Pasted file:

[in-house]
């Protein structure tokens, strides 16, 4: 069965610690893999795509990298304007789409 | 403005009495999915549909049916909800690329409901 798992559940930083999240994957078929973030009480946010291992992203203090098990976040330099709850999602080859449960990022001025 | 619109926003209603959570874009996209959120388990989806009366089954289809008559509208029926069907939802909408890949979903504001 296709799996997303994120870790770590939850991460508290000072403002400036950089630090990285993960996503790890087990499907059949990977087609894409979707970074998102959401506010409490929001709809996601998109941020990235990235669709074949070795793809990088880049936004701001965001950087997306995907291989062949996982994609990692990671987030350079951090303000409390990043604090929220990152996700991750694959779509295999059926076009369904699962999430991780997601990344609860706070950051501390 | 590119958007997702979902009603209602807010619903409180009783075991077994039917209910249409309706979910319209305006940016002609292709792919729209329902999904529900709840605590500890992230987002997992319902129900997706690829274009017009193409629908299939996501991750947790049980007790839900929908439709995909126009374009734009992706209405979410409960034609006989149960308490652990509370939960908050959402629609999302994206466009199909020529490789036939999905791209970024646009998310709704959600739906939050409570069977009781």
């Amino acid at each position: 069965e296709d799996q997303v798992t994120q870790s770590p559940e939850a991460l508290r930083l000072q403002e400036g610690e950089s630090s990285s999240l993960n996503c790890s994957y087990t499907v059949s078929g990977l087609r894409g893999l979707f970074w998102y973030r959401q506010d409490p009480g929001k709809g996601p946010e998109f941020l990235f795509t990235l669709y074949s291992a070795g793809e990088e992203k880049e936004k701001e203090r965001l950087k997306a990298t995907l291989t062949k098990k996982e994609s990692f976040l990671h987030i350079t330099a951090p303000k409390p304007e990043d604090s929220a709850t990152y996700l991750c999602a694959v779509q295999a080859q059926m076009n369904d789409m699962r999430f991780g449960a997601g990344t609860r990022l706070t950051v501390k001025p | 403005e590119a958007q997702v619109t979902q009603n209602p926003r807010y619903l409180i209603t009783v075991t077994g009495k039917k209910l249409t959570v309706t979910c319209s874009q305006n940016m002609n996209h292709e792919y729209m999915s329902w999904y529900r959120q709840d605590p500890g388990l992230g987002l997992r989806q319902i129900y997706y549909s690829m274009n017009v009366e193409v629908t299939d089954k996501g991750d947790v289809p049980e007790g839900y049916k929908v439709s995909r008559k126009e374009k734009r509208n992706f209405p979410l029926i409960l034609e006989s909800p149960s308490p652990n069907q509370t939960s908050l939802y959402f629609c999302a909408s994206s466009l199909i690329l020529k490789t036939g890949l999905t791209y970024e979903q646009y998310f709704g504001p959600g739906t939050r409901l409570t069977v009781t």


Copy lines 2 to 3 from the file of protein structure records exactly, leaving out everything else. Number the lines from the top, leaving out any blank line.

């Protein structure tokens, strides 16, 4: 069965610690893999795509990298304007789409 | 403005009495999915549909049916909800690329409901 798992559940930083999240994957078929973030009480946010291992992203203090098990976040330099709850999602080859449960990022001025 | 619109926003209603959570874009996209959120388990989806009366089954289809008559509208029926069907939802909408890949979903504001 296709799996997303994120870790770590939850991460508290000072403002400036950089630090990285993960996503790890087990499907059949990977087609894409979707970074998102959401506010409490929001709809996601998109941020990235990235669709074949070795793809990088880049936004701001965001950087997306995907291989062949996982994609990692990671987030350079951090303000409390990043604090929220990152996700991750694959779509295999059926076009369904699962999430991780997601990344609860706070950051501390 | 590119958007997702979902009603209602807010619903409180009783075991077994039917209910249409309706979910319209305006940016002609292709792919729209329902999904529900709840605590500890992230987002997992319902129900997706690829274009017009193409629908299939996501991750947790049980007790839900929908439709995909126009374009734009992706209405979410409960034609006989149960308490652990509370939960908050959402629609999302994206466009199909020529490789036939999905791209970024646009998310709704959600739906939050409570069977009781």
């Amino acid at each position: 069965e296709d799996q997303v798992t994120q870790s770590p559940e939850a991460l508290r930083l000072q403002e400036g610690e950089s630090s990285s999240l993960n996503c790890s994957y087990t499907v059949s078929g990977l087609r894409g893999l979707f970074w998102y973030r959401q506010d409490p009480g929001k709809g996601p946010e998109f941020l990235f795509t990235l669709y074949s291992a070795g793809e990088e992203k880049e936004k701001e203090r965001l950087k997306a990298t995907l291989t062949k098990k996982e994609s990692f976040l990671h987030i350079t330099a951090p303000k409390p304007e990043d604090s929220a709850t990152y996700l991750c999602a694959v779509q295999a080859q059926m076009n369904d789409m699962r999430f991780g449960a997601g990344t609860r990022l706070t950051v501390k001025p | 403005e590119a958007q997702v619109t979902q009603n209602p926003r807010y619903l409180i209603t009783v075991t077994g009495k039917k209910l249409t959570v309706t979910c319209s874009q305006n940016m002609n996209h292709e792919y729209m999915s329902w999904y529900r959120q709840d605590p500890g388990l992230g987002l997992r989806q319902i129900y997706y549909s690829m274009n017009v009366e193409v629908t299939d089954k996501g991750d947790v289809p049980e007790g839900y049916k929908v439709s995909r008559k126009e374009k734009r509208n992706f209405p979410l029926i409960l034609e006989s909800p149960s308490p652990n069907q509370t939960s908050l939802y959402f629609c999302a909408s994206s466009l199909i690329l020529k490789t036939g890949l999905t791209y970024e979903q646009y998310f709704g504001p959600g739906t939050r409901l409570t069977v009781t």